MOSUL, REUTERS: The collapse of the Islamic State in its most important Iraqi strongholds has brought a rare moment of hope for a country mired in war for most of the past four decades. It is also a moment of peril, as Iraq emerges from the fight against the militants only to be confronted with the same problems that fueled their spectacular rise in 2014. Old disputes between Sunnis, Shiites and Kurds over territory, resources and power already are resurfacing as the victors of the battles compete to control liberated areas or jostle for political advantage in the post-Islamic State landscape. These rivalries now are compounded by the mammoth task of rebuilding the towns and cities destroyed by the fighting, returning millions of displaced people to their homes and reconciling the communities that once welcomed the Islamic State's brutal rule as preferable to their own government's neglect and abuse. A failure to manage the post-conflict situation risks a repeat of the cycle of grievance and insurgency that fueled the original Iraqi insurgency in 2003, and its reincarnation in the form of the Islamic State after 2011, Iraqis and other observers say. But it is a vast and potentially insurmountable challenge, laid bare in the traumatized communities of Mosul. In the relatively unscathed eastern part of the city, life has bounced back. Traffic clogs the streets, music blares from markets and stores are piled high with consumer goods, such as cellphones, air conditioners and satellite dishes, that were banned or hard to find under Islamic State rule. In the ravaged west, which bore the brunt of the fighting, entire neighborhoods have been leveled beyond repair. In the Old City alone, 230,000 people have been left without habitation, and "they are not going home soon; the whole district has to be rebuilt," said Lise Grande, the deputy special representative of the United Nations mission in Iraq. So far, there is no sign of any reconstruction effort on the scale that will be required, said Hoshyar Zebari, a former Iraqi former foreign minister who is from Mosul and now works as an adviser with the Kurdish regional government. "All the writing is on the wall that there will be another ISIS," he said, using an acronym for the Islamic State. "The scale of frustration. The lack of hope. The lack of government stepping in. What can you expect?" Meanwhile, distractions loom as Iraq's attention shifts to the long-standing political rivalries that were put on hold by the imperative of confronting the Islamic State. The Kurdish region is pressing ahead with a referendum on independence - over the strenuous objections of Iran, Turkey and the United States - that has the potential to ignite a new war before the present one is over. The vote is reopening the contentious question of where the borders of the Kurdistan region lie, and tensions are rising in areas where the Kurdish peshmerga forces and Iranian-backed Shiite militias have been brought face-to-face by the war against the Islamic State. Rifts are emerging within Iraq's governing Shiite majority, which rallied behind the country's security forces and militias - known as al-Hashd al-Shaabi, or Popular Mobilization Forces - for the sake of fighting ISIS. There are sharp divergences, however, over the future identity of their country, over whether it should tilt further toward Iran or maintain an alliance with the United States, and over how far to go to reconcile minority Sunnis with the Shiites. These issues are expected to come to the fore in elections due in the spring of 2018 that could become a focus for conflict as the political parties behind the powerful Iranian-backed militias that played a big role in the fighting seek to capitalize on their victories on the battlefield by winning a bigger share in parliament. The country's Sunnis are in disarray, scattered among refugee camps or returning to wrecked homes in towns and cities that have been laid waste. Some 2 million of the 5 million people displaced by the fighting over the past three years have returned home. But 3.2 million still live as refugees, mainly in dismal camps, according to the United Nations. Many have no homes to which they can return, and others fear retribution from neighbors or the security forces, Grande said. In Mosul, there is relief that the militants have gone but also trepidation about what the future holds. Multiple militias roam the streets, loyal to a variety of political masters, government ministers, tribal leaders and members of parliament. The government security forces are spread thin, and some have been withdrawn and deployed elsewhere for the other battles still to be fought before the final territorial defeat of the militants. Some of the armed men in Mosul are local Sunnis, trained as part of a U.S.-promoted initiative to include locals in the city's future security arrangements. Others are members of the Iranian-backed Shiite militias that were kept out of the battle for fear they would inflame sectarian tensions, but which have moved in to set up offices and recruit local allies. The militias are needed because there are not enough police and other security-forces personnel to keep the city safe, said Mohammed al-Sayyab, a businessman originally from the majority-Shiite city of Basra who heads a small Sunni fighting force controlled by the minister of education. "We cannot say it is 100 percent safe. It is 70 percent safe," he said. "There are still ISIS sleeper cells. We are working to clear them, but we are up against a very clever enemy." Few think the Islamic State has gone away. Everyone, it seems, has a story about someone they know who was with the Islamic State and has reappeared in their neighborhoods, sometimes after being detained and released. Corruption within the security forces and judiciary contributes to the perception that Islamic State fighters have bought their way out of prison. Omran Mohammed Bashir, 32, who runs a laundry in eastern Mosul, ticked off on his fingers the formerIslamic State members he has seen around his area and elsewhere in the city. Among them are a relative who has not been detained, even though her father reported her to the security services, and a man who commanded the fighters in Bashir's neighborhood; Bashir ran into the man while visiting a different part of Mosul. "I don't think there will be any support for another insurgency. The people of Mosul have learned a lesson," he said. "But it's unpredictable what will happen, especially if the situation continues like this, with no reconstruction and corruption inside the government." But Iraq has no budget for reconstruction, government officials say. Years of declining oil prices and the financial demands of the war against the Islamic State have left the country bankrupt, forced last year to take a bailout from the International Monetary Fund. The absence of a discernible reconstruction plan in turn fuels perceptions among Sunnis that the Shiite-led government is neglecting them, said Hassan Alaf, the deputy governor of Nineveh, the province in which Mosul lies. "It seems some of the politicians are not keen to bring life back to Mosul," he said. "We still suffer from sectarian conflict and its implications are reflected in the reconstruction." It will be left to the international community to come up with the money to repair the damage, much of it caused by the relentless airstrikes and artillery bombardments conducted under the auspices of the U.S.-led coalition formed to fight the Islamic State, according to Grande, the U.N. representative. The United Nations is planning a fundraising conference in Kuwait this month at which it will seek up to $100 billion in donations for Iraqi reconstruction. But the countries that so enthusiastically prosecuted the war are proving less willing to pay to fix the resulting damage, U.N. and aid agency officials say. The U.S. military has spent $14.3 billion on fighting ISIS in Iraq and Syria over the past three years, according to Pentagon figures, but just 10 percent of that - or $1.4 billion - on repairs. The State Department has asked for $300 million to fund basic repairs such as fixing electricity and water systems in 2018, but the United States does not plan to contribute to the reconstruction effort. The military coalition led by the United States against the Islamic State "is not in the business of nation-building or reconstruction," Secretary of State Rex Tillerson said earlier this year. One glimmer of hope lies in a recent rapprochement between the Iraqi government and Saudi Arabia, which have been icily estranged since the 2003 U.S.-led invasion brought a Shiite-dominated government to power in Baghdad. Iraqi Prime Minister Haider al-Abadi has visited the kingdom, and so has the Iraqi Shiite cleric Moqtada al-Sadr, who has broken ranks with Iran's Shiite allies in Iraq to champion calls for reconciliation with Sunnis. U.S. and U.N. officials are hoping that the wealthy Arab states of the Persian Gulf will offer to provide much of the funding. But they are embroiled in their own conflicts, disputes and budget shortfalls, and may not have the will or inclination to come up with the many billions of dollars required.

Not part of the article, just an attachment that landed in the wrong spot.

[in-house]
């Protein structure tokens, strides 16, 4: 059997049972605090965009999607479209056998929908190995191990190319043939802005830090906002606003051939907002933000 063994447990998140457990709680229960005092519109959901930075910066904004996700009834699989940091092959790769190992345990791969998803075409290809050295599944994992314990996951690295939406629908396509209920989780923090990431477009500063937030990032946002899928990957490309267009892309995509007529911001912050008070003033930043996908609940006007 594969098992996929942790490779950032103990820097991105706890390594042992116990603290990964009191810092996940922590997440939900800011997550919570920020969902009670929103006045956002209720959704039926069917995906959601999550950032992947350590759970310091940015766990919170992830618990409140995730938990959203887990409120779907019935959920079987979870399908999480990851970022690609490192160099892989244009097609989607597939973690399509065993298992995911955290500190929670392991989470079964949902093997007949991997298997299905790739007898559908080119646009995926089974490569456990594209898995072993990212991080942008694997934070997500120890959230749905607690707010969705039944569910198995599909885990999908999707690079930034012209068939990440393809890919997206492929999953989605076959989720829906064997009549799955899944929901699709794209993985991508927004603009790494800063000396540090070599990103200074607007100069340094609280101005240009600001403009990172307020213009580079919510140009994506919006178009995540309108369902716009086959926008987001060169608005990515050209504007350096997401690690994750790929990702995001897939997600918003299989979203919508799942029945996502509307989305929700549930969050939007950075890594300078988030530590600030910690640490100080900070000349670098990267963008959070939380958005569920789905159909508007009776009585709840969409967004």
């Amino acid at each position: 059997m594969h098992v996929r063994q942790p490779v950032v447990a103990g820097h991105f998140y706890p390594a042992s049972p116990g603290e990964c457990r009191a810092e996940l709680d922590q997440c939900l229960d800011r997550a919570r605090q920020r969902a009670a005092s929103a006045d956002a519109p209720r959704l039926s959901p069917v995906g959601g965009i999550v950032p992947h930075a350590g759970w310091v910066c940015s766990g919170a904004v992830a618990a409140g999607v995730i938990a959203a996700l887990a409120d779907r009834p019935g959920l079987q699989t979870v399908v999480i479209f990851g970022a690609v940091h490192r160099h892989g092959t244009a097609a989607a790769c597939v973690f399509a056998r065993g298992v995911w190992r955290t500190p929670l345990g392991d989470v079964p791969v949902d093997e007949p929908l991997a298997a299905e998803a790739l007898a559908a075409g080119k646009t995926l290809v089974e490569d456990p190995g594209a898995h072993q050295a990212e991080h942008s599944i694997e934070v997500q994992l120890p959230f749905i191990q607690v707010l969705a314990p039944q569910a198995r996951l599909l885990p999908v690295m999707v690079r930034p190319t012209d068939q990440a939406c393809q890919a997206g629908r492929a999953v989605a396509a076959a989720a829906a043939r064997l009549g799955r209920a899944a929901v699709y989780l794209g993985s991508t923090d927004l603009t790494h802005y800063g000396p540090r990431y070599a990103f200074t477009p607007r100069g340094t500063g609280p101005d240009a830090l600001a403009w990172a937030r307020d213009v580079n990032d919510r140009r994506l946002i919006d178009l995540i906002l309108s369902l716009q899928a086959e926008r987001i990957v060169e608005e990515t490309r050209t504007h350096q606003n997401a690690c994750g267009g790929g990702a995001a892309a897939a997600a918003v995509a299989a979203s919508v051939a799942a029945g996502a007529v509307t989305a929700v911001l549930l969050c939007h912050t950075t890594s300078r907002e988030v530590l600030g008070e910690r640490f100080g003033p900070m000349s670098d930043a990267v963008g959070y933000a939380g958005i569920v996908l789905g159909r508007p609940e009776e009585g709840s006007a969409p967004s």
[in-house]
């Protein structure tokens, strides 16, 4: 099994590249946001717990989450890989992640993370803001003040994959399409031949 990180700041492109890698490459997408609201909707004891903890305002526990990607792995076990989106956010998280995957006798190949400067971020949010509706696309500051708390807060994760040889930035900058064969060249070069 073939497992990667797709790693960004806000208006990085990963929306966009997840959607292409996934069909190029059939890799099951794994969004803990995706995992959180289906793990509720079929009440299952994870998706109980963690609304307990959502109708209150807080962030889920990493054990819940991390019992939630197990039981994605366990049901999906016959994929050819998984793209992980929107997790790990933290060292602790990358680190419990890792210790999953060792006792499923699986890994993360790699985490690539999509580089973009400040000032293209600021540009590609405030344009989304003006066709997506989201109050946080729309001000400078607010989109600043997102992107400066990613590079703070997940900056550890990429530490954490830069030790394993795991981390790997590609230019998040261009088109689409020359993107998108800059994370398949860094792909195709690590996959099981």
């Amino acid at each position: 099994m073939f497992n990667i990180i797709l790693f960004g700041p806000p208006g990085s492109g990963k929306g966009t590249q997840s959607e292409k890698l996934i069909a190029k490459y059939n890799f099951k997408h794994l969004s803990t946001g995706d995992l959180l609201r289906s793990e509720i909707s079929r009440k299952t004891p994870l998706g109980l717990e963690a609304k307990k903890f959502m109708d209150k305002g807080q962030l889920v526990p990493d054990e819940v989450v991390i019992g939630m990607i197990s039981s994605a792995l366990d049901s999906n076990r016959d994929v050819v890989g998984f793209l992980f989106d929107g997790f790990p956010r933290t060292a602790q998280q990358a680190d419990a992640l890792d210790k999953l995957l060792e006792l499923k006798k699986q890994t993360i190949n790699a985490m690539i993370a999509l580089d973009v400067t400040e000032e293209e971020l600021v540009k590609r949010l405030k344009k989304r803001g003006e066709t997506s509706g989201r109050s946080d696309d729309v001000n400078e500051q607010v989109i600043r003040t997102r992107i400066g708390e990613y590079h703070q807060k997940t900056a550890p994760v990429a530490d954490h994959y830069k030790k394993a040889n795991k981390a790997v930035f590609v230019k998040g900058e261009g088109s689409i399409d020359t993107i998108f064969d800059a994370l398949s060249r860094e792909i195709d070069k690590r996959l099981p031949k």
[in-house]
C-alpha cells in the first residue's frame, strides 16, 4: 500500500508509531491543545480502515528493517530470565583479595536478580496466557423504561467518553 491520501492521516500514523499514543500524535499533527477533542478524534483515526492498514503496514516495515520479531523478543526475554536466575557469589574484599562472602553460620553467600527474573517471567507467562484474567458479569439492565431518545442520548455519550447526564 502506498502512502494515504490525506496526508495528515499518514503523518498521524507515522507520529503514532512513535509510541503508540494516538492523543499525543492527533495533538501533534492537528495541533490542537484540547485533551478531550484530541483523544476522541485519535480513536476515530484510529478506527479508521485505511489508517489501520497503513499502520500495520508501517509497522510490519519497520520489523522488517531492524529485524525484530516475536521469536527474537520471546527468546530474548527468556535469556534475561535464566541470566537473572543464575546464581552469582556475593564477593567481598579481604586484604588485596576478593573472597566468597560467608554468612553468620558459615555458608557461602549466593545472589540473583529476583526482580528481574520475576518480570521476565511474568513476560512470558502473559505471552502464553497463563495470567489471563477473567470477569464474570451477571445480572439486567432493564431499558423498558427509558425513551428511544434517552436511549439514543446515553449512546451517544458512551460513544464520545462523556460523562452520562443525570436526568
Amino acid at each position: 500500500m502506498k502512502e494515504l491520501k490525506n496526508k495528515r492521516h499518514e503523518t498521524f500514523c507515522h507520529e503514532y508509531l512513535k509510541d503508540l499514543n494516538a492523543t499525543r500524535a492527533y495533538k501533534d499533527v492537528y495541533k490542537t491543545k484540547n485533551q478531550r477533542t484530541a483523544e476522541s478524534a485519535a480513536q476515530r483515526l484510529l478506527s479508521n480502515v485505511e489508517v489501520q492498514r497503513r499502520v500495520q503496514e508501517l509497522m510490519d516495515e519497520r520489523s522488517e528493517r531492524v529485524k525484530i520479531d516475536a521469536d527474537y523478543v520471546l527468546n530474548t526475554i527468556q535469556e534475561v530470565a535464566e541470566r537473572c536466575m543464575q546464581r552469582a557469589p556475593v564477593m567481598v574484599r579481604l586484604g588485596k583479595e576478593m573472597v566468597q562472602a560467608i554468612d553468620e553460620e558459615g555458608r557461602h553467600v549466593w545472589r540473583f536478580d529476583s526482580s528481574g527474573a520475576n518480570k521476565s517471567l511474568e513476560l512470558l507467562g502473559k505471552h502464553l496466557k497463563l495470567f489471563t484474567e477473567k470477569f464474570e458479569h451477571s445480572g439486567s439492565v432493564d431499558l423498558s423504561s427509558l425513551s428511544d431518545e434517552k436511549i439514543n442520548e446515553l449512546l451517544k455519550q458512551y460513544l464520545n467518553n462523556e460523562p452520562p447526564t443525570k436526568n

North Korea Vows To Boost Weapons Programmes After Sanctions